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Duke's: Same Charm in a New Location

May 09, 1987|MICHELE SEIPP

Bearded producer Bob Weide, 27, flung himself into a chair at Duke's and opened his Thomas Brothers' map book. "I'm looking for homes," he said with a sigh. "Maybe something up on Laurel Canyon.

Weide could have just as easily scanned maps in the privacy of his own apartment, but why conduct stressful tasks alone when he could melt into the easy camaraderie of Duke's Coffee Shop?

Packed for brunch on weekends, where long lines often snake out onto Sunset Boulevard, Duke's is a friendly, "Yeah, man" kind of hangout for rock 'n' rollers and entertainment bizzers who'd rather be rumpled than de rigueur.

Since its recent move from the street level of the Tropicana Motel on Santa Monica Boulevard, some feared old Duke's just wouldn't be the same. And, although it's true that this new Sunset Boulevard location has an updated '80s feel--clean white walls, industrial lamps, a neon sign in the window--the generic brown tables and chairs, rock posters, album covers and photos of celebrities on the walls provide assurance that nothing really has changed.

Drum Solo at Table

Duke's crowded tables still require stranger to break garlic bread with stranger--part of its charm, if you're sociable. We once had to share a table with Flea, the drummer from the Red Hot Chili Peppers. He embarrassed our companion by doing an imitation of a drum solo right over her Spinach Special (fresh spinach, mushrooms, onion and ground beef scrambled with three eggs, served with sliced tomatoes and toast for $5.45). Now, if you're looking for celebrities, you'll most likely see Matt Dillon or Peter Wolfe or Rutger Hauer perched at the counter--slurping coffee and dragging on cigarettes. "They come here because they know nobody's gonna bother them," the waiter succinctly explained.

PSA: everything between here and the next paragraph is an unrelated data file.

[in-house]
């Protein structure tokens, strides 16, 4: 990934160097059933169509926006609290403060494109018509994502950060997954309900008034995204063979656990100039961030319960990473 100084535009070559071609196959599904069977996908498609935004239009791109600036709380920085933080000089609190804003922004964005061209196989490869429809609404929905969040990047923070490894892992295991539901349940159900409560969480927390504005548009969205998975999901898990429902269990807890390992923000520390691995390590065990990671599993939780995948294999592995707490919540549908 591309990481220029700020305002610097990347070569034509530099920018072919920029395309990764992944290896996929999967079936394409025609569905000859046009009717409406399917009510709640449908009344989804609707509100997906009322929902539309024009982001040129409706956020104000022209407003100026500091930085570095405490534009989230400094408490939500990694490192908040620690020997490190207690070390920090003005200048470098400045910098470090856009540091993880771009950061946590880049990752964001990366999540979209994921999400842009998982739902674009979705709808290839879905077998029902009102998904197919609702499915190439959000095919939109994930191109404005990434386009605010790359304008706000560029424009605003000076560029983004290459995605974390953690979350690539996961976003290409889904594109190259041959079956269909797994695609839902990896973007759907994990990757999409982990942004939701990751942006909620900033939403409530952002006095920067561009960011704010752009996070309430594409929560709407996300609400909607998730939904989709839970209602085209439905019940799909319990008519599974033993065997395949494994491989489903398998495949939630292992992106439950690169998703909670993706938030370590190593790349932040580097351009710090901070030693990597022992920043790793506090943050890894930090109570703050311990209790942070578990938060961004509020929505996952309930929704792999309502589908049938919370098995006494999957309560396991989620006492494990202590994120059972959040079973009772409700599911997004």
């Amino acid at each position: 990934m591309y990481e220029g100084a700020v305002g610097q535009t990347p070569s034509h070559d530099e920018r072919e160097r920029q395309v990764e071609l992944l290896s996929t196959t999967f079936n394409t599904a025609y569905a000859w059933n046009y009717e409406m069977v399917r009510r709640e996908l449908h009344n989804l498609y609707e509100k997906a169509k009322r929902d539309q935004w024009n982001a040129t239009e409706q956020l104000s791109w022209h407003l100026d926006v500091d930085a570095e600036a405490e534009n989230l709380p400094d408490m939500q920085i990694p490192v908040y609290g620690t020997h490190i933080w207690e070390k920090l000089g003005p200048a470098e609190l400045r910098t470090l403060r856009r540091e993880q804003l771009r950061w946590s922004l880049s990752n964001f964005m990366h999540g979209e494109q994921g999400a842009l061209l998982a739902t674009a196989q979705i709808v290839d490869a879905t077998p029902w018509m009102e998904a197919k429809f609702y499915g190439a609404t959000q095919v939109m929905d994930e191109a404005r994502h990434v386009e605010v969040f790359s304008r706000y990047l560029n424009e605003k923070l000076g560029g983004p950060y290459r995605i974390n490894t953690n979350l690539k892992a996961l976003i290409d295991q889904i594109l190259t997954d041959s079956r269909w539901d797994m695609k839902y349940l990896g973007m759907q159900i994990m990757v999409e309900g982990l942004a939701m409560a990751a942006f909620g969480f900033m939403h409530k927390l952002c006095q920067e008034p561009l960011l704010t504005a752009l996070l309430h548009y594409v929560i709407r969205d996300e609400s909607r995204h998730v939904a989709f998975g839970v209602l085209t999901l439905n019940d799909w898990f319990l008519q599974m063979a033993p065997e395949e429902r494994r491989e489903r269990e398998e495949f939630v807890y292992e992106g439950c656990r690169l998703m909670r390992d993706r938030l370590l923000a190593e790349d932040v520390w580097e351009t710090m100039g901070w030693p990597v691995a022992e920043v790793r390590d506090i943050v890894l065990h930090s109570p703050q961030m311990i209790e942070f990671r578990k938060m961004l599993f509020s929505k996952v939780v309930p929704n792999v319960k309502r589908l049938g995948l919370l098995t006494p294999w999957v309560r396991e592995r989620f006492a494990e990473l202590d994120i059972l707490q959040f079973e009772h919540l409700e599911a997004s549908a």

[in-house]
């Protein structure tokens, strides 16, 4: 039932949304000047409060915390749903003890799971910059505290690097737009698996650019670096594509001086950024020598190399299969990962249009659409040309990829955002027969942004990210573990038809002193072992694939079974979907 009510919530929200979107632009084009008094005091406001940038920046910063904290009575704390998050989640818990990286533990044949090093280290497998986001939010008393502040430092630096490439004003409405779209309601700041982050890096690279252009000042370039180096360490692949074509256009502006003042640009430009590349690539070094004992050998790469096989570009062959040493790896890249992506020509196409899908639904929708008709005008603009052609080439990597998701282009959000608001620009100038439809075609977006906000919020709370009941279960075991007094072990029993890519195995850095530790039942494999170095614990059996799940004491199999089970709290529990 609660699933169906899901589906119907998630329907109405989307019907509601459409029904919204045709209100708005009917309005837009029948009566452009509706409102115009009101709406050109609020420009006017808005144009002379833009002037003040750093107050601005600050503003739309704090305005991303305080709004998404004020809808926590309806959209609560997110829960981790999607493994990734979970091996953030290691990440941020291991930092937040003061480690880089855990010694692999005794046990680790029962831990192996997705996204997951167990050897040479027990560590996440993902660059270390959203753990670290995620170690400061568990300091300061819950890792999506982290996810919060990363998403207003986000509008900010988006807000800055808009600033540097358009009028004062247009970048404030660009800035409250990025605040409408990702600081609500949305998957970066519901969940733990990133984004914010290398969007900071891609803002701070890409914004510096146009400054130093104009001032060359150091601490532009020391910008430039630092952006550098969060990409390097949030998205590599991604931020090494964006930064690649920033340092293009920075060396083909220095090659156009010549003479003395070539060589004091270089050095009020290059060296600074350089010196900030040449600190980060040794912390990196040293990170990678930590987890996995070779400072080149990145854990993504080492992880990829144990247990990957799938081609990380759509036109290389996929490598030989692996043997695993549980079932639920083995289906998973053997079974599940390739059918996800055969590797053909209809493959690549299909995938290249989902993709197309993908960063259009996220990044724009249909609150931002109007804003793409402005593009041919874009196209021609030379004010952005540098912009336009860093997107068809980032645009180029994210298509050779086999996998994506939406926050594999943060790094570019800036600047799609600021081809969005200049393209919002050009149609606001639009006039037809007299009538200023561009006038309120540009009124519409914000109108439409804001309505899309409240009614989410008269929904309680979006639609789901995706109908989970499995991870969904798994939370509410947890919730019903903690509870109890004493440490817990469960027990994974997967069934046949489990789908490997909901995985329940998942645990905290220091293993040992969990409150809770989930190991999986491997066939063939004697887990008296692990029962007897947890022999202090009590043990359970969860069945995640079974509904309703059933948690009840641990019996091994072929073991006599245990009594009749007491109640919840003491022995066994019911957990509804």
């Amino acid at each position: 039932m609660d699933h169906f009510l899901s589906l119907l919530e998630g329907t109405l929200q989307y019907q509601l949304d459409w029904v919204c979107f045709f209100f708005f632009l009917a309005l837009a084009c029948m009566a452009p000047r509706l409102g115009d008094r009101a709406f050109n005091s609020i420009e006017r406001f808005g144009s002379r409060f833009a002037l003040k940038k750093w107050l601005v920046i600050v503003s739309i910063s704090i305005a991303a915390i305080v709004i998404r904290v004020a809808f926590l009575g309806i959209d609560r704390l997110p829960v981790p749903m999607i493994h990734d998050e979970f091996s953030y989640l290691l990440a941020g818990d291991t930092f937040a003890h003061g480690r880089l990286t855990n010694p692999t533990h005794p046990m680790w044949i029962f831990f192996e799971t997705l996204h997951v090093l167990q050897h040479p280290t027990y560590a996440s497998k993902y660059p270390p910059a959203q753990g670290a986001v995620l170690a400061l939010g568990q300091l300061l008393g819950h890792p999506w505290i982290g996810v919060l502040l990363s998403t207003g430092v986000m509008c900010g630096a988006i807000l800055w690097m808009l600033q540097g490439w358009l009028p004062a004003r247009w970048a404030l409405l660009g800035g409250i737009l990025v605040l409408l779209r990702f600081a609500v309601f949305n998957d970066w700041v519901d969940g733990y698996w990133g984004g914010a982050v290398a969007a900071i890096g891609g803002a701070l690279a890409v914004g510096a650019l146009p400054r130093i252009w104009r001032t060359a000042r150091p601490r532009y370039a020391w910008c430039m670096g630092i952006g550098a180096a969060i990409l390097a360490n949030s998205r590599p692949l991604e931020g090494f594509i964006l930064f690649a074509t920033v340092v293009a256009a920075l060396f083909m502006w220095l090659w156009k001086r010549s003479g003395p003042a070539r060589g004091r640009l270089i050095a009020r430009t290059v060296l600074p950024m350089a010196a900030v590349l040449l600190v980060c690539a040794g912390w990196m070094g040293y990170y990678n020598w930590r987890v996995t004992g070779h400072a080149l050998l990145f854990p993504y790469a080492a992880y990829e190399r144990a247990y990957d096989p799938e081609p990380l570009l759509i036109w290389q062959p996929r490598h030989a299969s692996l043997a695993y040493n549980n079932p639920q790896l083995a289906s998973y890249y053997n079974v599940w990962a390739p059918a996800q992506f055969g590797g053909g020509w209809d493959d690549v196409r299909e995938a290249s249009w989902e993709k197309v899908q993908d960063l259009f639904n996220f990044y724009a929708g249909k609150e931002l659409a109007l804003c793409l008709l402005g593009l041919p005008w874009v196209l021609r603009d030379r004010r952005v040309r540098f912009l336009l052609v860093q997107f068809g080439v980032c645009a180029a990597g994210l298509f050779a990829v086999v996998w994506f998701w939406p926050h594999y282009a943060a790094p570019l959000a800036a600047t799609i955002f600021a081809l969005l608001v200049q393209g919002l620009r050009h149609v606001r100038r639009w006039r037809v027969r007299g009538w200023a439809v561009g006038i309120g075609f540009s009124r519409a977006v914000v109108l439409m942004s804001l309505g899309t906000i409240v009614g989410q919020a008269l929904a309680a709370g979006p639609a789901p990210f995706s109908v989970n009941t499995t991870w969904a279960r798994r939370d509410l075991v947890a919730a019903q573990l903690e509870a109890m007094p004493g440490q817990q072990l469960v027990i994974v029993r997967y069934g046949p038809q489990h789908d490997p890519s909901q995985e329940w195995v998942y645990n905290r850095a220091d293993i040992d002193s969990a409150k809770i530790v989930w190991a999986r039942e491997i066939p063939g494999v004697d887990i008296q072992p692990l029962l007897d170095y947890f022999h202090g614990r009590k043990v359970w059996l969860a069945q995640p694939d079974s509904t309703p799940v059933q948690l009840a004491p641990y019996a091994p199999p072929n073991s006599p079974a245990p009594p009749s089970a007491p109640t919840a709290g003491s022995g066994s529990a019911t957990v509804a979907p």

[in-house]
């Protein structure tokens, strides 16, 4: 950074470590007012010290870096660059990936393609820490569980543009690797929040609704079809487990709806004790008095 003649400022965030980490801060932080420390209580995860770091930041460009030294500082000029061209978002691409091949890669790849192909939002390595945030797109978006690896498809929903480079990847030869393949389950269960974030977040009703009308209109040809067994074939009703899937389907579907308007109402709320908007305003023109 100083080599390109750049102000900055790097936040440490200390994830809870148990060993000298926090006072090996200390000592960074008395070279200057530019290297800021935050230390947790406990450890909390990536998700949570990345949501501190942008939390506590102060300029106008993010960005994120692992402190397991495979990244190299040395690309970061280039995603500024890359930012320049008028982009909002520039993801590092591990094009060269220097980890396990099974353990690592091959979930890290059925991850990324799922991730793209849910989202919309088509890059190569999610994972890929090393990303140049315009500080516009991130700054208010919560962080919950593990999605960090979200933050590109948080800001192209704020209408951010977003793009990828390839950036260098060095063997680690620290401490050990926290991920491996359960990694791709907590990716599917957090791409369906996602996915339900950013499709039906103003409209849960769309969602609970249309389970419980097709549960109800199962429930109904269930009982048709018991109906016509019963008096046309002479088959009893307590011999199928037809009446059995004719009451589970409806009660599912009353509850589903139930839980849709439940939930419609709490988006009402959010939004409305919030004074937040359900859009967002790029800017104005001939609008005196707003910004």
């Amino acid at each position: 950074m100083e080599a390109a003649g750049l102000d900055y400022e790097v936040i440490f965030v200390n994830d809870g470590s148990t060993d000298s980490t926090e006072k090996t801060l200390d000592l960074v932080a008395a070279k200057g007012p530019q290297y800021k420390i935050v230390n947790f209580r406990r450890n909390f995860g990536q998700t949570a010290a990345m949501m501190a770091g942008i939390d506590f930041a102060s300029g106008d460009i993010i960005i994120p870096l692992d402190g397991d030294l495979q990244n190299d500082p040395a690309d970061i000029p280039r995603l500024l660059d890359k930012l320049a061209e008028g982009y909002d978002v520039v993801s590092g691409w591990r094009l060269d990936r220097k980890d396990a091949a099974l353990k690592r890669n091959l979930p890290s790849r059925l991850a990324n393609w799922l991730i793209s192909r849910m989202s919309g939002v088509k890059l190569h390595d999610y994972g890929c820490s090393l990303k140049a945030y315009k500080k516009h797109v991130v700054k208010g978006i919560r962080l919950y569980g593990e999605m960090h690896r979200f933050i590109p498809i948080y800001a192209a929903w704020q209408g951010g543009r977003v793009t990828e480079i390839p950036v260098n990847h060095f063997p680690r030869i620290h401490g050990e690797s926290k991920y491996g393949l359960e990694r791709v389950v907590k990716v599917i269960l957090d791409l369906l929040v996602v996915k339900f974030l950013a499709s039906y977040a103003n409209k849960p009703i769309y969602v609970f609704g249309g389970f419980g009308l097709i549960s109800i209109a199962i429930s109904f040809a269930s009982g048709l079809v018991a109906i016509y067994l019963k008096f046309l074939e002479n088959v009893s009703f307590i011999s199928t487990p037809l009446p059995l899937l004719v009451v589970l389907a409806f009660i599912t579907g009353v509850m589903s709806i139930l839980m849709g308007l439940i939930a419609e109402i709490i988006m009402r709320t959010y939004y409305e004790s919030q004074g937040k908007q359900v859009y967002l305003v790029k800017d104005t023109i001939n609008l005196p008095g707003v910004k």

Shy patrons who'd rather stare into oblivion than face the features of someone they don't know across the table can wait in line for a seat at the counter. But these are jealously guarded and vied for, and if you try to slip onto a stool without being officially seated, the red-haired British counter waitress will scold you just as routinely as she mops up toast crumbs.

Inexpensive, Tasty Food

In addition to the friendly atmosphere and rock n' roll folklore--they said Tom Waits hung out here in the '70s--Duke's enthusiasts come for the inexpensive, tasty food. You'll find omelets, pancakes and other breakfast fare under the printed admonishment, "Your mother wants you to eat your breakfast." If you have a sweet tooth, date shakes and lemon cake are listed under: "Finish all your food and you can get dessert."

And it's always entertaining to watch lanky waiters Ron Day, blond, pony-tailed, 21, and Peter Knight, black-haired, pony-tailed, 21, sail by with breakfast specials and witticisms:

"Do you want some more java, man? No? How about some more water--it's delicious water." "Hey, you mind if I turn the heat off now? It's messing up my do." "Here's the takeout menu, it's exactly like the regular menu, but more difficult to read."

Day and Knight--both musicians in a band called, not surprisingly, Black and White--are such Duke's denizens that they even eat there on their days off.

Why? "Because it's the best food in town," Day said.

Duke's, 8909 Sunset Blvd., Los Angeles, (213) 652-9411.

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